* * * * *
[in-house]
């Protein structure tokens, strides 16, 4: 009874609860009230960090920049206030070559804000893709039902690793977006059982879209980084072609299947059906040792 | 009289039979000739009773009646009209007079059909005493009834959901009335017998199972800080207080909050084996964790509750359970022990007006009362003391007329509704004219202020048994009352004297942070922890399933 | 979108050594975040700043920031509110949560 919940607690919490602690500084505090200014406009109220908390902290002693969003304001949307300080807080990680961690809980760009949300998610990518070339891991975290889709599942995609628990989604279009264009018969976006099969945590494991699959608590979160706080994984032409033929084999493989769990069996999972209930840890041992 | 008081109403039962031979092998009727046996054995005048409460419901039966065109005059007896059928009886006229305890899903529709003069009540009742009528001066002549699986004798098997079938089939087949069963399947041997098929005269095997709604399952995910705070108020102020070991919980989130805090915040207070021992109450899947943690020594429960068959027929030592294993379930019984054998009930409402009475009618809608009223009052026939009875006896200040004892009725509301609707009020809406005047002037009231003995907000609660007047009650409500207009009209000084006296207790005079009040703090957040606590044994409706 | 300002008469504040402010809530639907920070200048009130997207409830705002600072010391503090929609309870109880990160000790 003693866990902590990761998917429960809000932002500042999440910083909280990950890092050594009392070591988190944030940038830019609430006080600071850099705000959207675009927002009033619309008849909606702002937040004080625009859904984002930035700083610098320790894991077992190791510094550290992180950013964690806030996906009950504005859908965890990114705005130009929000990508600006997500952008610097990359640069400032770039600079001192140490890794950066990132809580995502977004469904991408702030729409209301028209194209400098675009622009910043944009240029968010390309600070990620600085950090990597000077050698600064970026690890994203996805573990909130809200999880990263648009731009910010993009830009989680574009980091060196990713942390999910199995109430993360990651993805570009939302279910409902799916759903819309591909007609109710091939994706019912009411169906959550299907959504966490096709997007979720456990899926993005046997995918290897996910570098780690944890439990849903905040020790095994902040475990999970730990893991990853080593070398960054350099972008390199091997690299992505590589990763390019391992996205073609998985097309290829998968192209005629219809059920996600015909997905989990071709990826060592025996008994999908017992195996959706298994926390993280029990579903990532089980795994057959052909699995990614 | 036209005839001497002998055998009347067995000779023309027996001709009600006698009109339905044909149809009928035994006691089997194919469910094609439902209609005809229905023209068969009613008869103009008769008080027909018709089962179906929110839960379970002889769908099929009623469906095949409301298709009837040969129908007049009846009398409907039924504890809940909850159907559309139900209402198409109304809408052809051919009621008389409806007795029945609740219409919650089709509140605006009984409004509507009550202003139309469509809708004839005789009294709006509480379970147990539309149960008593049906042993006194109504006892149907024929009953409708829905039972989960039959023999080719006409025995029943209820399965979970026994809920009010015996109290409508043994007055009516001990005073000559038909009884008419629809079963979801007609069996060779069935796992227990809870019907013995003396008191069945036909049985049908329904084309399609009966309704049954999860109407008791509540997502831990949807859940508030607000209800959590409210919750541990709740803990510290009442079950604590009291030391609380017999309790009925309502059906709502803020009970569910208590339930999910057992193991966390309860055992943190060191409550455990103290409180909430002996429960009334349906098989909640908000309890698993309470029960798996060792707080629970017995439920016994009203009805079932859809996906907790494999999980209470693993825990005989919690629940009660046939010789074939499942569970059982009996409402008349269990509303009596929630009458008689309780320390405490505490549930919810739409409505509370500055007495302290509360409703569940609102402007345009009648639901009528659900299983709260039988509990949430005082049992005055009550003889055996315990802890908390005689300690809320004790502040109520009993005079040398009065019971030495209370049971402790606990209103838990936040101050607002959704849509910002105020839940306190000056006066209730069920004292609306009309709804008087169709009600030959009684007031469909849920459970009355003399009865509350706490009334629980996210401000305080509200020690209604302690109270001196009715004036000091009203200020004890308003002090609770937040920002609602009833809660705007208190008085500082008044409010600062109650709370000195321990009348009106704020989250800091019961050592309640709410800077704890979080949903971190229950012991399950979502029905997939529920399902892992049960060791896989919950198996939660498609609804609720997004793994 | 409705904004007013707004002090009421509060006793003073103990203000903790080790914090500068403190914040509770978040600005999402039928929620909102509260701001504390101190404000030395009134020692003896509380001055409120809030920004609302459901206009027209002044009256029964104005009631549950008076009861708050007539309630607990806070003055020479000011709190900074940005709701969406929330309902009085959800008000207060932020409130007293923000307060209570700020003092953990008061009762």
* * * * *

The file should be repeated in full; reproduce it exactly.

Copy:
[in-house]
């Protein structure tokens, strides 16, 4: 009874609860009230960090920049206030070559804000893709039902690793977006059982879209980084072609299947059906040792 | 009289039979000739009773009646009209007079059909005493009834959901009335017998199972800080207080909050084996964790509750359970022990007006009362003391007329509704004219202020048994009352004297942070922890399933 | 979108050594975040700043920031509110949560 919940607690919490602690500084505090200014406009109220908390902290002693969003304001949307300080807080990680961690809980760009949300998610990518070339891991975290889709599942995609628990989604279009264009018969976006099969945590494991699959608590979160706080994984032409033929084999493989769990069996999972209930840890041992 | 008081109403039962031979092998009727046996054995005048409460419901039966065109005059007896059928009886006229305890899903529709003069009540009742009528001066002549699986004798098997079938089939087949069963399947041997098929005269095997709604399952995910705070108020102020070991919980989130805090915040207070021992109450899947943690020594429960068959027929030592294993379930019984054998009930409402009475009618809608009223009052026939009875006896200040004892009725509301609707009020809406005047002037009231003995907000609660007047009650409500207009009209000084006296207790005079009040703090957040606590044994409706 | 300002008469504040402010809530639907920070200048009130997207409830705002600072010391503090929609309870109880990160000790 003693866990902590990761998917429960809000932002500042999440910083909280990950890092050594009392070591988190944030940038830019609430006080600071850099705000959207675009927002009033619309008849909606702002937040004080625009859904984002930035700083610098320790894991077992190791510094550290992180950013964690806030996906009950504005859908965890990114705005130009929000990508600006997500952008610097990359640069400032770039600079001192140490890794950066990132809580995502977004469904991408702030729409209301028209194209400098675009622009910043944009240029968010390309600070990620600085950090990597000077050698600064970026690890994203996805573990909130809200999880990263648009731009910010993009830009989680574009980091060196990713942390999910199995109430993360990651993805570009939302279910409902799916759903819309591909007609109710091939994706019912009411169906959550299907959504966490096709997007979720456990899926993005046997995918290897996910570098780690944890439990849903905040020790095994902040475990999970730990893991990853080593070398960054350099972008390199091997690299992505590589990763390019391992996205073609998985097309290829998968192209005629219809059920996600015909997905989990071709990826060592025996008994999908017992195996959706298994926390993280029990579903990532089980795994057959052909699995990614 | 036209005839001497002998055998009347067995000779023309027996001709009600006698009109339905044909149809009928035994006691089997194919469910094609439902209609005809229905023209068969009613008869103009008769008080027909018709089962179906929110839960379970002889769908099929009623469906095949409301298709009837040969129908007049009846009398409907039924504890809940909850159907559309139900209402198409109304809408052809051919009621008389409806007795029945609740219409919650089709509140605006009984409004509507009550202003139309469509809708004839005789009294709006509480379970147990539309149960008593049906042993006194109504006892149907024929009953409708829905039972989960039959023999080719006409025995029943209820399965979970026994809920009010015996109290409508043994007055009516001990005073000559038909009884008419629809079963979801007609069996060779069935796992227990809870019907013995003396008191069945036909049985049908329904084309399609009966309704049954999860109407008791509540997502831990949807859940508030607000209800959590409210919750541990709740803990510290009442079950604590009291030391609380017999309790009925309502059906709502803020009970569910208590339930999910057992193991966390309860055992943190060191409550455990103290409180909430002996429960009334349906098989909640908000309890698993309470029960798996060792707080629970017995439920016994009203009805079932859809996906907790494999999980209470693993825990005989919690629940009660046939010789074939499942569970059982009996409402008349269990509303009596929630009458008689309780320390405490505490549930919810739409409505509370500055007495302290509360409703569940609102402007345009009648639901009528659900299983709260039988509990949430005082049992005055009550003889055996315990802890908390005689300690809320004790502040109520009993005079040398009065019971030495209370049971402790606990209103838990936040101050607002959704849509910002105020839940306190000056006066209730069920004292609306009309709804008087169709009600030959009684007031469909849920459970009355003399009865509350706490009334629980996210401000305080509200020690209604302690109270001196009715004036000091009203200020004890308003002090609770937040920002609602009833809660705007208190008085500082008044409010600062109650709370000195321990009348009106704020989250800091019961050592309640709410800077704890979080949903971190229950012991399950979502029905997939529920399902892992049960060791896989919950198996939660498609609804609720997004793994 | 409705904004007013707004002090009421509060006793003073103990203000903790080790914090500068403190914040509770978040600005999402039928929620909102509260701001504390101190404000030395009134020692003896509380001055409120809030920004609302459901206009027209002044009256029964104005009631549950008076009861708050007539309630607990806070003055020479000011709190900074940005709701969406929330309902009085959800008000207060932020409130007293923000307060209570700020003092953990008061009762």